Among the themes I’ve noticed over the years come teddy bears, cats, shoes, trees, and multiple explosions of color and  abstract placement of blocks. Some so complicated they have to be engineered on a computer or placed on a giant, room sized quilt board to make sense of the pattern. It can involve cutting one or two fabrics up, and sewing them back together again. I didn’t see much of that this year, maybe the economy has affected quilting. After all, quilting evolved from hard scrabble times, when people threw nothing out. Every little scrap of fabric was saved and sewed together to make a usable blanket.

I call them rescue quilts. Here this woman lovingly quilts an old quilt top that someone had tossed. Small blocks of every color, pattern and hue. Simple and direct. Scrap quilts are still very popular at the faires I’ve attended, including this one.

Home and family are always subjects for quilts. I didn’t see many baby quilts at this year’s faire, but a new take on homes was this habitat quilt with housing from many countries. A thatched roof…


City dwellers apartments. Different.

Bird houses have been all the rage in the last few years.

Families love to celebrate their loved ones in a quilt as in this 50th anniversary quilt.

Applique is considered a difficult quilt, small pieces, laboriously hand folded narrow edges. Old time appliques were subtle, and beautiful. New methods make applique easier, and new appliques are much more brightly colored with fabrics of great diversity as well.

Below is the whole affect, though not every block shows in the photo.

Pinwheels are an old time pattern. They make a beautiful quilt. The triangles were common scraps when making clothing and women learned to make quilts using pointed scraps.

The faire has many categories, such as wearable quilted pieces, wall hangings, dolls and other needlework. Women who sew, love it all.

This woman’s pants weren’t on display but it is common to find quilters at the faire wearing their own handwork.

This quilter provided a unique way to display buttons she liked.

The category for dolls brought this American Gothic entry.

This little wall hanging reminds me of Amish country, with quilts on the line. Fun!

And this abstract wall hanging is a different form of needlework. Beautiful.
For a look at my quilt photos click on the following link:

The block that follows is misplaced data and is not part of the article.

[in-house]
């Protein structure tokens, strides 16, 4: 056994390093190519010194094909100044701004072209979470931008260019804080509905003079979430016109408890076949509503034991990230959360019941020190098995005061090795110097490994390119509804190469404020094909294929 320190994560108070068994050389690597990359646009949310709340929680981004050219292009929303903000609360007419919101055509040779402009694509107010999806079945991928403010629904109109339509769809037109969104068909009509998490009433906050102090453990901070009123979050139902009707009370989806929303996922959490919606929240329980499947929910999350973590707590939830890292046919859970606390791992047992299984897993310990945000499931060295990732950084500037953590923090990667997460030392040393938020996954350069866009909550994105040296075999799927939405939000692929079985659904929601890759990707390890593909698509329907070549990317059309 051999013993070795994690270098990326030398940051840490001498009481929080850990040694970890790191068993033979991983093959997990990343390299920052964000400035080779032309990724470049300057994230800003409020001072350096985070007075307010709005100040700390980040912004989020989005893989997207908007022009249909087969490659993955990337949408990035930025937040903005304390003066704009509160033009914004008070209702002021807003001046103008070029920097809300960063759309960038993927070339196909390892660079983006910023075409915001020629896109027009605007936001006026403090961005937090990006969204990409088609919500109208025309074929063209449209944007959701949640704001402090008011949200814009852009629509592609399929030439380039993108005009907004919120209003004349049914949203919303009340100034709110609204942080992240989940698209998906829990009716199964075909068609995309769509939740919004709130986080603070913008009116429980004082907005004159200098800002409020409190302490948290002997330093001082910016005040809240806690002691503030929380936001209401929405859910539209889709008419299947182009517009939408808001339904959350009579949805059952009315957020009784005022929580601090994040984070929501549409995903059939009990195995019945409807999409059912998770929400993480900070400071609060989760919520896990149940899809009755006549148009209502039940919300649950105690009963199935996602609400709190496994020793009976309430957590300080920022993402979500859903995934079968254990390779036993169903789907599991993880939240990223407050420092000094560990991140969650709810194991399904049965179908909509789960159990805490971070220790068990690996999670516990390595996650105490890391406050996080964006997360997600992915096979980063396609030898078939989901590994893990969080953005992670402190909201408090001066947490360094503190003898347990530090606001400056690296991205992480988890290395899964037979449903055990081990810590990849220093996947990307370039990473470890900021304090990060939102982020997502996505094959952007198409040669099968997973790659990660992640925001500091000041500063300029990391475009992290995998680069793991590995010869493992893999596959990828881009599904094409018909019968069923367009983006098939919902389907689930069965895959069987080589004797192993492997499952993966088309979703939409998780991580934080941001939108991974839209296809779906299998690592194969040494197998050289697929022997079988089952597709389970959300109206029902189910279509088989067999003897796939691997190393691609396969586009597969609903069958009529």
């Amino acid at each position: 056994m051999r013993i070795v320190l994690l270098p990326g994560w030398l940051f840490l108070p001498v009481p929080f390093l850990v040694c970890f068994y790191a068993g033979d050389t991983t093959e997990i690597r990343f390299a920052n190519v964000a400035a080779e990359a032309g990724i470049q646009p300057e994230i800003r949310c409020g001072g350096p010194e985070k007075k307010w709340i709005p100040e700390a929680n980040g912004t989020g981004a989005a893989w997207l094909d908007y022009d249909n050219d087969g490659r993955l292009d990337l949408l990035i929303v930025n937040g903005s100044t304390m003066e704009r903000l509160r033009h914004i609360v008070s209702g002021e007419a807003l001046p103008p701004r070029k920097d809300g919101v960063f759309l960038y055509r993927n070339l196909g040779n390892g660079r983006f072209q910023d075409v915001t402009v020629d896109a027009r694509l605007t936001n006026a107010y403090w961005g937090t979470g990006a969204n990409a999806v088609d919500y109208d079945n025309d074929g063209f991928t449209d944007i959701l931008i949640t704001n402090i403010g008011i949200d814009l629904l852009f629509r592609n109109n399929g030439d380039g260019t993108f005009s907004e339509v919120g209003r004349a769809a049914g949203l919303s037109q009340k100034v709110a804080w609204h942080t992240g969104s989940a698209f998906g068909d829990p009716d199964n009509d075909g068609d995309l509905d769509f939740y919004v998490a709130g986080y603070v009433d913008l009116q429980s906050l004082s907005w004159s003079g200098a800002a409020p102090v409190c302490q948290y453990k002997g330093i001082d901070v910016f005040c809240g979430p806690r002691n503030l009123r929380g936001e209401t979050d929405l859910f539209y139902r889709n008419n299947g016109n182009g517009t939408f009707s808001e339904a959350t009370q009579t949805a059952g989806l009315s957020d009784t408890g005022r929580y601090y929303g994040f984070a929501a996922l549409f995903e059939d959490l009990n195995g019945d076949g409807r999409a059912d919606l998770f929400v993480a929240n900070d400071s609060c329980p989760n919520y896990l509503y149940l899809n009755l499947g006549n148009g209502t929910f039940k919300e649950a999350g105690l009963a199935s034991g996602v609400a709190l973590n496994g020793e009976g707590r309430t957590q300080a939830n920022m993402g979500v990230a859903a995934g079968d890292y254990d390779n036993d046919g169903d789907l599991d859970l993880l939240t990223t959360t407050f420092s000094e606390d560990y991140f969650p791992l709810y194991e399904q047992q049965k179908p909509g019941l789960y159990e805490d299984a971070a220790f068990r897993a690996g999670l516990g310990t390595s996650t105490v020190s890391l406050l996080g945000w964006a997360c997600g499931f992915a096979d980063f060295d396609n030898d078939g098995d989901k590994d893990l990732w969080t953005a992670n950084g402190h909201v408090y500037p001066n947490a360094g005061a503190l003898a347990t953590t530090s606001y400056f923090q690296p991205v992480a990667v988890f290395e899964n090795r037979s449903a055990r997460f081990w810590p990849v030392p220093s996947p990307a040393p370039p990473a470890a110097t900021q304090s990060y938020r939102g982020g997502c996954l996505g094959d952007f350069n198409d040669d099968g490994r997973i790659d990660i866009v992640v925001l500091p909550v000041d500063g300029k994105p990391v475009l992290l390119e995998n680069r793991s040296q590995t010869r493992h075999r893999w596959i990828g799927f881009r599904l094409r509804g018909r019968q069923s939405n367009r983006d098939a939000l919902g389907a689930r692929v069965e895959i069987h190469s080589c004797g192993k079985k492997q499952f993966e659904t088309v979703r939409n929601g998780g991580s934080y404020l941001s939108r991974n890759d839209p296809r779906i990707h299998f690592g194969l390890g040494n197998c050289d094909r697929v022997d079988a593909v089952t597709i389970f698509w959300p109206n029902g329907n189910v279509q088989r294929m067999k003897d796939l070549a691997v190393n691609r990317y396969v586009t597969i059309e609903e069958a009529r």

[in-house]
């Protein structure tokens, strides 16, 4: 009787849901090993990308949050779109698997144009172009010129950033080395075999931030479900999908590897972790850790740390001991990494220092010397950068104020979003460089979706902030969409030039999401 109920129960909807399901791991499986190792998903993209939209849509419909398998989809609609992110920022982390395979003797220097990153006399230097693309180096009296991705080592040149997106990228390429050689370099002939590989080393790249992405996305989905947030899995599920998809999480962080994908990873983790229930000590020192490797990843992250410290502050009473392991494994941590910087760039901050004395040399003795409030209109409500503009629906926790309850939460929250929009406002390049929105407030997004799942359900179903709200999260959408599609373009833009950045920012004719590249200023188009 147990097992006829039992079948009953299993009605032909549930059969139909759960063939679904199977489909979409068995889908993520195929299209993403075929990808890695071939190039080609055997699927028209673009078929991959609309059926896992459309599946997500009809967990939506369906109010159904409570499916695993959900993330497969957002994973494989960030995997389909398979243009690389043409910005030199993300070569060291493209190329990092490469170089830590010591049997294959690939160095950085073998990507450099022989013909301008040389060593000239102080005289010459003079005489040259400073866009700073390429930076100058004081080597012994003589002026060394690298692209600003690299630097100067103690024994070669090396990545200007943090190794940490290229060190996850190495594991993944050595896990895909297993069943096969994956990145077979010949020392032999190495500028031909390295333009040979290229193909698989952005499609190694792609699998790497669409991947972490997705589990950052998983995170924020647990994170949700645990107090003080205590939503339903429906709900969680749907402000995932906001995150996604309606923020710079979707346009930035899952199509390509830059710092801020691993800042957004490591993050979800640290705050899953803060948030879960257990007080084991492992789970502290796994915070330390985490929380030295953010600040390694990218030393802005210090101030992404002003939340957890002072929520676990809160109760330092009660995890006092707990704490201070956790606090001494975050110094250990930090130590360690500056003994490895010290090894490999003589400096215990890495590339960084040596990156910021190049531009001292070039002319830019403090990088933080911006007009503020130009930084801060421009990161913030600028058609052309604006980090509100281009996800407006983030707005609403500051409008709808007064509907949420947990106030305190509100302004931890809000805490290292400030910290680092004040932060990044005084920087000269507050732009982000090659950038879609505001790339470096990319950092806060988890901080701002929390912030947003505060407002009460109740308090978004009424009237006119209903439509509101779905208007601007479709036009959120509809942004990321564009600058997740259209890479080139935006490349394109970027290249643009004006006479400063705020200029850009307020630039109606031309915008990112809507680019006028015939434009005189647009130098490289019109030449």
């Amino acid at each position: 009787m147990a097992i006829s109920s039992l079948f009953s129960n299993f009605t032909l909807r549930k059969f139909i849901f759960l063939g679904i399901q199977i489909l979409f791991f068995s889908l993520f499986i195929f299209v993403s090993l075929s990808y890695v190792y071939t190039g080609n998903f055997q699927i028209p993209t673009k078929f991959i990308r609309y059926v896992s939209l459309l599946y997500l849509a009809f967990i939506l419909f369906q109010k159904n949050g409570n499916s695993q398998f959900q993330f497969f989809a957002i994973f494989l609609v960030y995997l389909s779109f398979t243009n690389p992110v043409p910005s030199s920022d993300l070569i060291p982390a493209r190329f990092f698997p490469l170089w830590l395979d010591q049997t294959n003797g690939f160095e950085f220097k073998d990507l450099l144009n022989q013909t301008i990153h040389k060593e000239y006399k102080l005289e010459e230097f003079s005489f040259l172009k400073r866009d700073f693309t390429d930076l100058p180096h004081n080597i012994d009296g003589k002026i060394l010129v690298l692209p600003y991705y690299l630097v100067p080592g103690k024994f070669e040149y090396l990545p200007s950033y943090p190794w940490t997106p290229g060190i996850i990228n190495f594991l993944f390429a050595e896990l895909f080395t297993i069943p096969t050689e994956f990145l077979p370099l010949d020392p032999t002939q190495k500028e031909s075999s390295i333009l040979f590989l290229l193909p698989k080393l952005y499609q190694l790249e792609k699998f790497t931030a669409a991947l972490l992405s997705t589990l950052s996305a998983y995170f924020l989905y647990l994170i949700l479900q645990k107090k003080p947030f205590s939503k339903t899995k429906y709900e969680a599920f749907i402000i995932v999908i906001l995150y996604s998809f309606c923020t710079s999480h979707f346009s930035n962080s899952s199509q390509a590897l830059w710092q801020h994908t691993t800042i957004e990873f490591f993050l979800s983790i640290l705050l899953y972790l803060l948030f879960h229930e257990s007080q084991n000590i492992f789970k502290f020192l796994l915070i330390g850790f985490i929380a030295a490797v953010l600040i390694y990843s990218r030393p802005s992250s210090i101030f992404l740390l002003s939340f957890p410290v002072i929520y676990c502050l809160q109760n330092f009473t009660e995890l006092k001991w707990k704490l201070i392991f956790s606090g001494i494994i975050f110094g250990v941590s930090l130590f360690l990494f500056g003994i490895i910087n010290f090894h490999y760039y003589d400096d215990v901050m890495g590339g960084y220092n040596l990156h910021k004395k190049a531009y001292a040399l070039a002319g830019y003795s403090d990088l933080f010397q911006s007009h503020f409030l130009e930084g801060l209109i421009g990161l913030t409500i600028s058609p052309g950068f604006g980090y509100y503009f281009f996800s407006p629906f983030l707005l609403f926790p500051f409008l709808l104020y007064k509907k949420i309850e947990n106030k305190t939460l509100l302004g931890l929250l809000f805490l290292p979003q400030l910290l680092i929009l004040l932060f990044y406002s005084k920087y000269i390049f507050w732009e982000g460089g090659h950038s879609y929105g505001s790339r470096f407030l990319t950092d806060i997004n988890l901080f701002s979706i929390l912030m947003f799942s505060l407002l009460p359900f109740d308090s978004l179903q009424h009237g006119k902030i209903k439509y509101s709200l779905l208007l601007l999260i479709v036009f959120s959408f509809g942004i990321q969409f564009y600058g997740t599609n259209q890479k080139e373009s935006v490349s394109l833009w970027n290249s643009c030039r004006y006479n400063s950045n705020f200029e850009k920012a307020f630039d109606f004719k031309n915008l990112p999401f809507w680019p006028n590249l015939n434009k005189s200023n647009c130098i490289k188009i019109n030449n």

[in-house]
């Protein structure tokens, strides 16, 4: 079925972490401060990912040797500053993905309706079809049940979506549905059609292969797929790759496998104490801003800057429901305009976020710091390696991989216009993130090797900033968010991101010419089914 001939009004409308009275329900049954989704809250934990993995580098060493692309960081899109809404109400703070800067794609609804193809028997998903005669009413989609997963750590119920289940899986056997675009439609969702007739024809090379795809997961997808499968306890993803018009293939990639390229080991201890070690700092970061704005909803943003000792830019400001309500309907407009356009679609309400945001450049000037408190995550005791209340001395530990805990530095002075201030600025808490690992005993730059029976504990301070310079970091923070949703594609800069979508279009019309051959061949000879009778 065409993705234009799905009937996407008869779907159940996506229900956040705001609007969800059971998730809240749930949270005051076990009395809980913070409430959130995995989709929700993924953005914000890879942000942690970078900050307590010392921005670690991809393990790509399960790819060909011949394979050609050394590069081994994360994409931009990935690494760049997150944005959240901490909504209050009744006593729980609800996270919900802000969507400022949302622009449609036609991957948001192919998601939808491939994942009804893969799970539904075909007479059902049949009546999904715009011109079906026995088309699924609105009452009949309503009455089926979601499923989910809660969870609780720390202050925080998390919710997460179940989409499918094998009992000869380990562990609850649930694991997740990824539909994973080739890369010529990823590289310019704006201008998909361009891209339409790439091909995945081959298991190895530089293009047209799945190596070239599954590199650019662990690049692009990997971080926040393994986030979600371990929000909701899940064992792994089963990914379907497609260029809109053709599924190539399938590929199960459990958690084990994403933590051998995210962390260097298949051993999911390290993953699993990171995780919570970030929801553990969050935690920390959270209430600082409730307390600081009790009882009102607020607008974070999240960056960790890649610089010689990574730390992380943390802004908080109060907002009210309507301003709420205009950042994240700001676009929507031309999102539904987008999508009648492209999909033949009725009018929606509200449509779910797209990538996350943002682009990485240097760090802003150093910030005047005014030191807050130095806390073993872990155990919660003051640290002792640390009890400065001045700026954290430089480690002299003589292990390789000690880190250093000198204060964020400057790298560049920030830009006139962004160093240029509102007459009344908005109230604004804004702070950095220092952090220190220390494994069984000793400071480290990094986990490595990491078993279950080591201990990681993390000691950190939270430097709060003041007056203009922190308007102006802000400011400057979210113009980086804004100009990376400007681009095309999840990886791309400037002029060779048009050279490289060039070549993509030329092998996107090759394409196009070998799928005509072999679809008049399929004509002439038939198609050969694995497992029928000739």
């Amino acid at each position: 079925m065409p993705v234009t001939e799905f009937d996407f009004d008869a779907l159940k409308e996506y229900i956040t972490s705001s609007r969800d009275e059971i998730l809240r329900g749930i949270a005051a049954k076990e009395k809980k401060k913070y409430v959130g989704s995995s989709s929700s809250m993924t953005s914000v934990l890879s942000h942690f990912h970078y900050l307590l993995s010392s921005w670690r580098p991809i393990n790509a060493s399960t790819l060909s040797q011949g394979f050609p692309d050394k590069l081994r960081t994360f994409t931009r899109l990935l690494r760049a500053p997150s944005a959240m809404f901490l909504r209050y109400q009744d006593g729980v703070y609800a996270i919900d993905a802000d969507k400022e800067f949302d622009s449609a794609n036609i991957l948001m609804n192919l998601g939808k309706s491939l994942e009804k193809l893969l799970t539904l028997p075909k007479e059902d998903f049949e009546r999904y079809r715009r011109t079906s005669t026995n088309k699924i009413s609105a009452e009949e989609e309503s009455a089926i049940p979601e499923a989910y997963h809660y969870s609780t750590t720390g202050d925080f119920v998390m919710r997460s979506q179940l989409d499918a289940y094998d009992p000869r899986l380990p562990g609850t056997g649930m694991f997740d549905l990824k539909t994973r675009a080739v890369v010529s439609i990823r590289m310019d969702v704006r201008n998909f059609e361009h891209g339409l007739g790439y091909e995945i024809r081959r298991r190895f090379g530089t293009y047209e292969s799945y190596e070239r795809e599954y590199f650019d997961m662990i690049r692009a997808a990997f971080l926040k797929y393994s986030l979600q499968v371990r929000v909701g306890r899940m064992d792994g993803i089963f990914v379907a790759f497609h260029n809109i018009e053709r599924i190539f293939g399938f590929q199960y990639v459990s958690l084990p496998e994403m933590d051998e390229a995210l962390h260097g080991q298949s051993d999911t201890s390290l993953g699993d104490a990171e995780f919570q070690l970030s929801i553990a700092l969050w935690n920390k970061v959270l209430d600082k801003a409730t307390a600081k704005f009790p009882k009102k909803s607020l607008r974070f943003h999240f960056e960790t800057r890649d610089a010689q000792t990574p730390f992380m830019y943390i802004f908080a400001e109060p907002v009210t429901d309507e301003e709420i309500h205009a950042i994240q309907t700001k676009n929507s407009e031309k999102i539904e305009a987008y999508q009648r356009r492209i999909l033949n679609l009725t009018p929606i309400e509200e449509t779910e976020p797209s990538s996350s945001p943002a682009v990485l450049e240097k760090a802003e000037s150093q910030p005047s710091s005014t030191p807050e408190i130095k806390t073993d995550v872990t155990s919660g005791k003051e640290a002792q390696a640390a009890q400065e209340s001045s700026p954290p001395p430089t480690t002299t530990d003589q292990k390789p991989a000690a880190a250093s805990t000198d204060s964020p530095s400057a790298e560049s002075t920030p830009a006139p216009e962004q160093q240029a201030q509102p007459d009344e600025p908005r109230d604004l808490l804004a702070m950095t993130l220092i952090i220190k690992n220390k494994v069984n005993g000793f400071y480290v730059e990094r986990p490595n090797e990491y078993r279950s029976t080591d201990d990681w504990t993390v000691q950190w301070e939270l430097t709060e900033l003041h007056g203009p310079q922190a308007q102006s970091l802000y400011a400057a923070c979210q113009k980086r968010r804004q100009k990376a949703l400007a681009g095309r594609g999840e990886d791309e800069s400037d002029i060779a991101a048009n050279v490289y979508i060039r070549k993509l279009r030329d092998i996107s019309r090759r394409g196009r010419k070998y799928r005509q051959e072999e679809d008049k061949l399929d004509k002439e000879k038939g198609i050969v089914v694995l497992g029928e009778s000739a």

Categories: Uncategorized | Tags: , , , , , , , | Leave a comment

Cape Cod – Day 8

Jim says:

Yesterday I took Mary on the most scenic bike trail in the United States…that I am aware of.

The Cape Cod Bike Trail (south side) is 6.5 miles long, mostly flat and runs along side of the Cape Cod Canal. It was a beautiful sunny morning in the low 70’s, with relatively low humidity and a great breeze to keep us cool despite the pedaling. We went the entire distance and then doubled back for a total of 13 miles. With several stops to enjoy the beautiful scenery, we took about 2.5 hours to complete the very enjoyable ride.

The beginning of the 6.5 mile Cape Cod Bike Trail.
The Bourne Bridge frames the Cape Cod Railroad Bridge in the distance.
A tug boat passes under the raised railroad bridge.

Here’s an informational website link…

After the bike ride we went to the nearby Sandwich (name of the town in which it is located) Glass Museum. I wasn’t initially excited about going there (I mean, how exciting can glass be?)…but Mary really wanted to go…so I went with her.

I was pleasantly surprised as to the several thousands of pieces of exhibits. it hard to describe the scope and craftsmanship that went into these pieces.

The most pleasant surprise was doing abstract-style photography that I have not done in many years. Years ago I had an expensive camera and several lenses and was quite serious about my photography…which…by the way…is a lot of hard work. But once I retired in 1995, I no longer wanted to work that hard at photography…so I sold all my expensive equipment. For the most part all my photography since then has been of scenery and people…all a lot of fun…but not terribly skill-challenging.

With my limited digital camera set as always to the lowest pixel setting and an uncontrolled setting, I actually did some abstract-style photography in the glass museum.
I was pleasantly surprised how nice the 43 photos turned out. So much so, that I’ve decided they deserve to be show-cased on their own. So if you want to see them, you have to tune into tomorrow’s blog entry. To entice you to do so, here’s just one of the 43 photos you’ll see tomorrow…

A sample of tomorrow’s 43 photos from the Sandwich Glass Museum.

All original material Copyright – Jim Jaillet 2009
For more information about my three books, click this link:

Categories: Uncategorized | Tags: , , , , , , , , , , | Leave a comment

Blog at